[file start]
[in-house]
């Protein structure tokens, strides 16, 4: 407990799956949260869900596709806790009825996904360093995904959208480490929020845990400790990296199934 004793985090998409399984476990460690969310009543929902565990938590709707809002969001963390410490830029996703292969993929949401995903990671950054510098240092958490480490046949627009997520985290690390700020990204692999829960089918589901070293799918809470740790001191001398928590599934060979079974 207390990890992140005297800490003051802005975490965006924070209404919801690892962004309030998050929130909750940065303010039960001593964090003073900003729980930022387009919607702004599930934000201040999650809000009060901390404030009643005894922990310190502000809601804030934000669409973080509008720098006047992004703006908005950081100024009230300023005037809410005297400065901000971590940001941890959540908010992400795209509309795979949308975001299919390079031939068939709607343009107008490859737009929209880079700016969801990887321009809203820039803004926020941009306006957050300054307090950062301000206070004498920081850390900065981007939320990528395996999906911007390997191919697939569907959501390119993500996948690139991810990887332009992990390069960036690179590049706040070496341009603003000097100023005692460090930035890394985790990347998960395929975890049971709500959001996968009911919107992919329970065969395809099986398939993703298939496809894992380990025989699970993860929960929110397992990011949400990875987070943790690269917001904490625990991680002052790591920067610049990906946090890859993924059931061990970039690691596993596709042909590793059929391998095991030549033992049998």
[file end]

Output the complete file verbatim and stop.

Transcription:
[in-house]
């Protein structure tokens, strides 16, 4: 407990799956949260869900596709806790009825996904360093995904959208480490929020845990400790990296199934 004793985090998409399984476990460690969310009543929902565990938590709707809002969001963390410490830029996703292969993929949401995903990671950054510098240092958490480490046949627009997520985290690390700020990204692999829960089918589901070293799918809470740790001191001398928590599934060979079974 207390990890992140005297800490003051802005975490965006924070209404919801690892962004309030998050929130909750940065303010039960001593964090003073900003729980930022387009919607702004599930934000201040999650809000009060901390404030009643005894922990310190502000809601804030934000669409973080509008720098006047992004703006908005950081100024009230300023005037809410005297400065901000971590940001941890959540908010992400795209509309795979949308975001299919390079031939068939709607343009107008490859737009929209880079700016969801990887321009809203820039803004926020941009306006957050300054307090950062301000206070004498920081850390900065981007939320990528395996999906911007390997191919697939569907959501390119993500996948690139991810990887332009992990390069960036690179590049706040070496341009603003000097100023005692460090930035890394985790990347998960395929975890049971709500959001996968009911919107992919329970065969395809099986398939993703298939496809894992380990025989699970993860929960929110397992990011949400990875987070943790690269917001904490625990991680002052790591920067610049990906946090890859993924059931061990970039690691596993596709042909590793059929391998095991030549033992049998």